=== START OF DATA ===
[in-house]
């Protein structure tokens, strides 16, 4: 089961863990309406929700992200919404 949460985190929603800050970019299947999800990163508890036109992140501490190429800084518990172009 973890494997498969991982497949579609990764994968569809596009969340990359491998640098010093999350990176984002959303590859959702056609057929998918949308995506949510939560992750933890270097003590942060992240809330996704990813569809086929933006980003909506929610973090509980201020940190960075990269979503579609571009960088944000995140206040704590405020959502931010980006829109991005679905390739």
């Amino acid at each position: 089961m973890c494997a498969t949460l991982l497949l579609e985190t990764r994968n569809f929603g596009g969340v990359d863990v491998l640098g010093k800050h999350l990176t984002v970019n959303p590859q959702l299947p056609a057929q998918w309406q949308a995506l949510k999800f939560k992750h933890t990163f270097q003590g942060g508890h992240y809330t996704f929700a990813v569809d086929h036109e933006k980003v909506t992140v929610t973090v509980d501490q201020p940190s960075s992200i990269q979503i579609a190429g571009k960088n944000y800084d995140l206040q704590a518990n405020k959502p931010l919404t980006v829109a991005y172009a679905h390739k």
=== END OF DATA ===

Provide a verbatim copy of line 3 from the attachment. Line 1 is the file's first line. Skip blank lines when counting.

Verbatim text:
């Amino acid at each position: 089961m973890c494997a498969t949460l991982l497949l579609e985190t990764r994968n569809f929603g596009g969340v990359d863990v491998l640098g010093k800050h999350l990176t984002v970019n959303p590859q959702l299947p056609a057929q998918w309406q949308a995506l949510k999800f939560k992750h933890t990163f270097q003590g942060g508890h992240y809330t996704f929700a990813v569809d086929h036109e933006k980003v909506t992140v929610t973090v509980d501490q201020p940190s960075s992200i990269q979503i579609a190429g571009k960088n944000y800084d995140l206040q704590a518990n405020k959502p931010l919404t980006v829109a991005y172009a679905h390739k």